Having good, solid form is a key element in being a good shooter.
To work on your mechanics, use a close to the basket shooting drill.
Stand 2 or 3
feet from the backboard and on one side of the basket. Using only
your shooting arm, shoot a bank shot into the basket. Use perfect
form (ball on finger tips, elbow in, shoot up-and-out towards the
basket, follow through with good backspin on the ball). Rebound
the ball and shoot again. Shoot at least 15 shots from each side
of the basket. Shoot with your right arm from the right side of
the basket, and shoot with your left arm from the left side of the
basket. Once you've shot 15 shots from each side, step back 2 or
3 feet further away from the basket and repeat the drill.
Named after George Mikan, one of the NBA's early stars, this drill
is a key to improving your shot. The drill involves shooting a hook
shot in the lane, but it really helps you improve your overall game.
The Mikan drill helps you improve your hook shot, but it also helps
you improve your coordination, touch around the basket, shot release,
follow through, and confidence in your short range game.
Start in front
of the basket, 2 to 3 feet in front of the rim. Jump off of your
left leg and shoot a right-handed hook shot off the backboard and
into the basket. Rebound the ball, and immediately go into the shooting
motion of shooting a left-handed hook shot (jumping off of your
right leg). Remember to explode up and off the ground as you shoot
the shot. Keep both hands on the ball until you are in the final
stages of releasing the shot. Fully extend your shooting arm, and
release the ball high in the air, using your non-shooting arm to
create space between you and the defender. Shoot 15 shots with each
arm, then move back 2 or 3 feet and repeat the drill, shooting another
15 shots with each arm.
Distance Shooting Drill
Improving the distance on your shot is important to becoming a better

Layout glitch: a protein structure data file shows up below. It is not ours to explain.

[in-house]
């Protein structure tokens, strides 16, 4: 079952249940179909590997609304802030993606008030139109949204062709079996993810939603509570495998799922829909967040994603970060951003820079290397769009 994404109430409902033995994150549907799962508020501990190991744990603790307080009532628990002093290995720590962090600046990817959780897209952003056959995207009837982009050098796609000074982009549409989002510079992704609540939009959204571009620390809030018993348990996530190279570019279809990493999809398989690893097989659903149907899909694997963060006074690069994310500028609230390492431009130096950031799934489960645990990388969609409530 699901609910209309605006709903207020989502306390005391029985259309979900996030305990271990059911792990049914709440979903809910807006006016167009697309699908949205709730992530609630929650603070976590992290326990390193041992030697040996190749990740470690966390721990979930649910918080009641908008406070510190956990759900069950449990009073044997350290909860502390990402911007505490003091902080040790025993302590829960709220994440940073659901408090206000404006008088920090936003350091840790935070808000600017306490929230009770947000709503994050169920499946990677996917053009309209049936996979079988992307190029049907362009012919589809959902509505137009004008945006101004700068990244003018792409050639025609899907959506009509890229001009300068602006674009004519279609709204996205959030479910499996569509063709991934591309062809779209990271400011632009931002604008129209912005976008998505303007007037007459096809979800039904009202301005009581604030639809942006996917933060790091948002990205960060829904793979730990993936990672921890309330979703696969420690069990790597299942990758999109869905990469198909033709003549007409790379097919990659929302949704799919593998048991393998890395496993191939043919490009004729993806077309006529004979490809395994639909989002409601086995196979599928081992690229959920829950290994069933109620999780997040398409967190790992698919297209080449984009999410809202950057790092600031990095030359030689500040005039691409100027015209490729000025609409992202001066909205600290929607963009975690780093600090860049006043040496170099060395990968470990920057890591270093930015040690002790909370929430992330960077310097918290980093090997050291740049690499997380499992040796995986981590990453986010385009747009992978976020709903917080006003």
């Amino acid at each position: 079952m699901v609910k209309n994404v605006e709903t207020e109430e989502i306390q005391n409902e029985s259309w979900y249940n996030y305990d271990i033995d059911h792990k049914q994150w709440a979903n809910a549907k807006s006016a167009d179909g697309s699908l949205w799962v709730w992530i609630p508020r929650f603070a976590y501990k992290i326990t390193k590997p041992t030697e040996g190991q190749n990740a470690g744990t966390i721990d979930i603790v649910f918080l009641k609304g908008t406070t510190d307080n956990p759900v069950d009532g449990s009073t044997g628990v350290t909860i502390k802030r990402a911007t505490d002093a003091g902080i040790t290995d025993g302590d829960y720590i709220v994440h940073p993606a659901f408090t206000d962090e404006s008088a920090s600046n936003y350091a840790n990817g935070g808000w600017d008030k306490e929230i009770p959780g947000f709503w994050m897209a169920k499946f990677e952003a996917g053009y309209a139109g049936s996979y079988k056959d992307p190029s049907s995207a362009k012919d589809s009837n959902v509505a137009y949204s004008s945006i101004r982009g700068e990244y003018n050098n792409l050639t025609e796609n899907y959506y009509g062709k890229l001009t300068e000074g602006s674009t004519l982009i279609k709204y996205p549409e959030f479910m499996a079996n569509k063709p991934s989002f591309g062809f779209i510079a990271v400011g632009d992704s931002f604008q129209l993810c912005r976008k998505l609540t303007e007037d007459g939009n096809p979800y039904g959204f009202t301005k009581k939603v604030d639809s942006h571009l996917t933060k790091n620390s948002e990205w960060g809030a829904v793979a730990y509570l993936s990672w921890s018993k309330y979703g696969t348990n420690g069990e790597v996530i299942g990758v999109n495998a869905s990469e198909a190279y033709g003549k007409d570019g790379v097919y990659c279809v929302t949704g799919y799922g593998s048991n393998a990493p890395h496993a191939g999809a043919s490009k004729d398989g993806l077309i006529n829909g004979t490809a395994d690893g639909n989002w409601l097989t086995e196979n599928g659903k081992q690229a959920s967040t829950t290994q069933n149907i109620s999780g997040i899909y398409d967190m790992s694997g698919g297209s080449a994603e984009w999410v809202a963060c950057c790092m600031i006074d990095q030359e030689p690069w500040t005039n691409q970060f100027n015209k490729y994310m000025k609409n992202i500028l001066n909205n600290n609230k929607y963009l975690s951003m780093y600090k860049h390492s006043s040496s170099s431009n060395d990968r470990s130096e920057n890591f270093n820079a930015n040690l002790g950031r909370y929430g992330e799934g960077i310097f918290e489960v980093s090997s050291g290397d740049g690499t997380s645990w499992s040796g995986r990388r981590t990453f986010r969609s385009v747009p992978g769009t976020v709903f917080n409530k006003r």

offensive player. Extending your shooting range should be a goal for
any player, regardless of what position you play, or what your shooting
range is currently.
After you are
warmed up and have done some close-in form shooting drills, work
your way back to the the furthest distance from the basket you are
comfortable shooting from (in other words, the extent of your current
shooting range). Shoot 10 jump shots from this range. Once you have
made 8 out of 10, you are ready to move back 1 to 2 feet further
than you would normally shoot from. Make sure you use the same form
on the shot you normally use, getting extra strength and power from
your lower body. Really focus on shooting with perfect form. Shoot
10 jump shots from this distance. Then, move back another 1 to 2
feet and repeat the drill. Continue to move back 1 to 2 feet from
the basket for each series of 10 shots, but stop once you are unable
to maintain solid form on the shot. Once you can no longer use your
typical shooting form, stop the drill. Your goal is to increase
your shooting range over time, a little bit each workout.
Fake and One-Dribble Moves
There will be times in a game when you catch a pass and immediately
go up for a jump shot. But it is important that you're able to shoot
the basketball at the end of a move as well. Working on fake and one-dribble
move drills will help you improve this part of your game, and more
realistically simulates scoring opportunities you'll likely get in
Toss the ball